Research in the Athir Morad Lab primarily focuses on perioperative pain management for neurosurgery patients. Our team has conducted two randomized controlled trials to assess the efficacy of patient-controlled analgesia (PCA) following craniotomy. Our current research includes studies on the safety of opioid administration following craniotomy through the use of end-tidal CO2 detection, as well as research into the use of transcortical magnetic stimulation (TMS) for managing pain after spine surgery.
The Constance Monitto Lab conducts clinical research on pediatric pain management as well as basic science studies on chemotherapy resistance. In our pediatric pain management research, we work to assess the impact of low-dose opioid antagonism on opioid-related side effects, such as nausea and vomiting. We also analyze data on current methods of pediatric pain management in the United States. In addition, our team uses basic science studies to assess the success of epigenetic gene regulation on the development of resistance to chemotherapeutic agents in cancer.
The David Celentano Lab studies behavioral and social epidemiology by integrating behavioral science theory and research with epidemiology methods. Our team directs epidemiological investigations and stages preventive interventions targeting HIV/AIDS and other sexually transmitted infections.
Research in the Dermot Maher Lab focuses on cancer pain management. We aim to characterize the immunosuppression that occurs with the use of certain pharmacologic pain therapies, including opioids. We also study the relationship between this pharmacologically induced immunosuppression and the rate of manifestation and recurrence of certain types of malignancies. Our goal is to gain a broader understanding of the benefits and side effects of pain medication pharmacology in order to help patients suffering from painful and complex conditions, such as cancer, manage their symptoms more effectively.
Our lab evaluates new medications and/or techniques for the treatment of drug use disorder by conducting human laboratory studies to sensitively assess drug effects, and randomized controlled trial evaluations of medications for clinical treatment outcomes. We also focus on the development of outcome measures that are sensitive and clinically relevant.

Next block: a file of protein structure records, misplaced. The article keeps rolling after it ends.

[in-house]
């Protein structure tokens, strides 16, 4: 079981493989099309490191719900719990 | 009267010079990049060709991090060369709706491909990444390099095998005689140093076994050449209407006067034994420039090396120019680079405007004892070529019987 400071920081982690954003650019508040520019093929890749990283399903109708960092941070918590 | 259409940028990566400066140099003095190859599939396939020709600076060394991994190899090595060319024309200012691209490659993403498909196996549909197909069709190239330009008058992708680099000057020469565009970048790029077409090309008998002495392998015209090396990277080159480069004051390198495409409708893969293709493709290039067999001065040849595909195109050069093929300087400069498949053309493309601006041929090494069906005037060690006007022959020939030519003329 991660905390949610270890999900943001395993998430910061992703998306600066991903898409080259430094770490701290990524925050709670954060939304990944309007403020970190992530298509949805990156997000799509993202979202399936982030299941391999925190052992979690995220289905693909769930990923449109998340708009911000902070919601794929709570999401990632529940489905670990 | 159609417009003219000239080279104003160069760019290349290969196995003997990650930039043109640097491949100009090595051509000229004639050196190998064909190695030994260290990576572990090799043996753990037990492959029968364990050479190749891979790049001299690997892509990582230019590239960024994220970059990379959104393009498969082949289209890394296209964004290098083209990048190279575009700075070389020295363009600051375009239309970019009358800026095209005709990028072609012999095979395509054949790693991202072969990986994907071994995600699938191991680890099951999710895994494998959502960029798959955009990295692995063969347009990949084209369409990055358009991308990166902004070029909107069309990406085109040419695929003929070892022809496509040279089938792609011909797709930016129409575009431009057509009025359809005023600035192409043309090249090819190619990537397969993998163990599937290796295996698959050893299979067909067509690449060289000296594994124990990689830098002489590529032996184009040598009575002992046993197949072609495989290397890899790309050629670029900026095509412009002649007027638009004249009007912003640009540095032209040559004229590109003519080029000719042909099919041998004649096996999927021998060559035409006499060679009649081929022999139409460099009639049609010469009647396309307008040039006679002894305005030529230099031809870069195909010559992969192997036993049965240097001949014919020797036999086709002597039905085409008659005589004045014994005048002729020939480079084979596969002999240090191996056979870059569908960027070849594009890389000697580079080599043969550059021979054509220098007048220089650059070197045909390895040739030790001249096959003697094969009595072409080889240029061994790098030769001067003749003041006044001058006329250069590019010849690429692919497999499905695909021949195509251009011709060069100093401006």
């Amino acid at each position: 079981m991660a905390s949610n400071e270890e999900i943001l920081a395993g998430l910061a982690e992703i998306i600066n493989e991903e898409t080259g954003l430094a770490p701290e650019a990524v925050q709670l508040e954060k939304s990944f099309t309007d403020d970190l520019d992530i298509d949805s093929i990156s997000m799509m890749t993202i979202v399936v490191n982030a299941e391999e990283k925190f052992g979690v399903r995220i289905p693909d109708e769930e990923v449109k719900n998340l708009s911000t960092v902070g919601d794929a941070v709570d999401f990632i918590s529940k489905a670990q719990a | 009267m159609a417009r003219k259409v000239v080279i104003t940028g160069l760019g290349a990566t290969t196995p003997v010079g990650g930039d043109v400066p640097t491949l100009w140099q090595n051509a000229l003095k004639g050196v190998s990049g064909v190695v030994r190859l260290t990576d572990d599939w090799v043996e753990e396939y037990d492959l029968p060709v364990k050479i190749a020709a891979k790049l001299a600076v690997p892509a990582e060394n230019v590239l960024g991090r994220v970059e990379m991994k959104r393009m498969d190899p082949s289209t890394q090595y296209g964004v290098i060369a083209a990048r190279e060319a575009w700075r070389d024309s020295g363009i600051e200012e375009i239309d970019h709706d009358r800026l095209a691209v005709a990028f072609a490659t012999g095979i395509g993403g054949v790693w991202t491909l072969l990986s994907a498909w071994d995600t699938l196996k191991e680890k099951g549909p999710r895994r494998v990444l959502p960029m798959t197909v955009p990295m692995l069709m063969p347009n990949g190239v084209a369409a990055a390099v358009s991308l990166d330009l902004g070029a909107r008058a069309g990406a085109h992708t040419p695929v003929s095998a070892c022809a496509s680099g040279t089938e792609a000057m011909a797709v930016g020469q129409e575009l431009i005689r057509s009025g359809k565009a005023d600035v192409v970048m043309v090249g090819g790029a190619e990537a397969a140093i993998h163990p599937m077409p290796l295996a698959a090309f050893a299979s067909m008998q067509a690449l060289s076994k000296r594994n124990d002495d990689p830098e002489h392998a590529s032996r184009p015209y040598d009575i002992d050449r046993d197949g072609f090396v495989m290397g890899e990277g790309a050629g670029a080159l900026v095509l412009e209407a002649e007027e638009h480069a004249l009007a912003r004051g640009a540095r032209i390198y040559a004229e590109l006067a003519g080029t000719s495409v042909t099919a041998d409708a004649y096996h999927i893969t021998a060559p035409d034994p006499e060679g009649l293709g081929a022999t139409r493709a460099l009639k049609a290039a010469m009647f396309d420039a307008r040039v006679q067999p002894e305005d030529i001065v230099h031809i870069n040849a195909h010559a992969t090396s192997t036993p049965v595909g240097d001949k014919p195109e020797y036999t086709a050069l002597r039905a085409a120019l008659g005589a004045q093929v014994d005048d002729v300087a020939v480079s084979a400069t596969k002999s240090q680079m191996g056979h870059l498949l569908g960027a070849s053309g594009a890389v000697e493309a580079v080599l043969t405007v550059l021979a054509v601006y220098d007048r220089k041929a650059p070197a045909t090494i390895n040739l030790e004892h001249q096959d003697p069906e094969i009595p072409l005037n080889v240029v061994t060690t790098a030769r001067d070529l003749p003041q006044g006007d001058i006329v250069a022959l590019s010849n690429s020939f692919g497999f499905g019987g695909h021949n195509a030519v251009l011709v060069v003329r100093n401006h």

Work in the Paul Jordan Christo Lab is focused on pain management in older adults, thoracic outlet syndrome therapies, spinal chord stimulation and the usage of online education modules for pain education. Recent research has investigated novel therapies for thoracic outlet syndrome (including the use of botulinum toxin), the sexual side effects of chronic opioid therapy and complex regional pain syndrome.
The Ronen Shechter Lab is currently investigating a novel treatment for nerve pain induced by chemotherapy. Our previous research has involved studying the role and mechanism of peripheral opioids as well as the use of dorsal column stimulation to treat pain resulting from a condition affecting the nervous system.
Work in the Srinivasa Raja Lab seeks to better understand both the peripheral and central mechanisms that cause neuropathic pain, including various methods for treatment. A large focus of our research is on exploring the role of opioid and adrenergic receptor mechanisms in the management of chronic neuropathic pain. Our team also studies the mechanisms of spinal cord stimulation for treating chronic pain, and we have conducted controlled clinical trials in an effort to improve evidence-based practices for pharmacological treatment of neuropathic pain.
Research in the Steven Levin Lab focuses on chemical neurolysis, epiduroscopy (and training for physicians), opioid administration, and the use of alternative therapies for pain management. In collaboration with the American Society of Law, Medicine and Ethics and with funding from a Donahue Foundation Grant, we study social and ethical considerations in pain management. We have also been involved in clinical trials of novel analgesics.